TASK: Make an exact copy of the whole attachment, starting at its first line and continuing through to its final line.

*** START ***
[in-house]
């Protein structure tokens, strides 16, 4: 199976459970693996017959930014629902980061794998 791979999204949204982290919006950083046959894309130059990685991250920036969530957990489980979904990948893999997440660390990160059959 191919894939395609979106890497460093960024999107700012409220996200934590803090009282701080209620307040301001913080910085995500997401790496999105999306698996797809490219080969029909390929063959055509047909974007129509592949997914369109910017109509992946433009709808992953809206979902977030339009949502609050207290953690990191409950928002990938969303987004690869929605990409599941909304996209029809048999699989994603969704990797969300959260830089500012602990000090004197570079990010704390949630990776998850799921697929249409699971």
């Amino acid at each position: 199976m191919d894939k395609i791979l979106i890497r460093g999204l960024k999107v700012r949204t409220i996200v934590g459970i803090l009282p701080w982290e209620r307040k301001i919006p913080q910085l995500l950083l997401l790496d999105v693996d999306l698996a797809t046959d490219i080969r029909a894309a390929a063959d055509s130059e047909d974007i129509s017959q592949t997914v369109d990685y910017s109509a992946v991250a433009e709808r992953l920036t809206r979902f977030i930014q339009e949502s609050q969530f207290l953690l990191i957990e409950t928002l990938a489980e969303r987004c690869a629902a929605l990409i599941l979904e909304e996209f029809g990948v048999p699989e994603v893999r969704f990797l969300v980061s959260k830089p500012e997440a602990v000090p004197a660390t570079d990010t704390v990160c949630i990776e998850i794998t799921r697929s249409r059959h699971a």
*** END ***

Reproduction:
[in-house]
């Protein structure tokens, strides 16, 4: 199976459970693996017959930014629902980061794998 791979999204949204982290919006950083046959894309130059990685991250920036969530957990489980979904990948893999997440660390990160059959 191919894939395609979106890497460093960024999107700012409220996200934590803090009282701080209620307040301001913080910085995500997401790496999105999306698996797809490219080969029909390929063959055509047909974007129509592949997914369109910017109509992946433009709808992953809206979902977030339009949502609050207290953690990191409950928002990938969303987004690869929605990409599941909304996209029809048999699989994603969704990797969300959260830089500012602990000090004197570079990010704390949630990776998850799921697929249409699971």
């Amino acid at each position: 199976m191919d894939k395609i791979l979106i890497r460093g999204l960024k999107v700012r949204t409220i996200v934590g459970i803090l009282p701080w982290e209620r307040k301001i919006p913080q910085l995500l950083l997401l790496d999105v693996d999306l698996a797809t046959d490219i080969r029909a894309a390929a063959d055509s130059e047909d974007i129509s017959q592949t997914v369109d990685y910017s109509a992946v991250a433009e709808r992953l920036t809206r979902f977030i930014q339009e949502s609050q969530f207290l953690l990191i957990e409950t928002l990938a489980e969303r987004c690869a629902a929605l990409i599941l979904e909304e996209f029809g990948v048999p699989e994603v893999r969704f990797l969300v980061s959260k830089p500012e997440a602990v000090p004197a660390t570079d990010t704390v990160c949630i990776e998850i794998t799921r697929s249409r059959h699971a």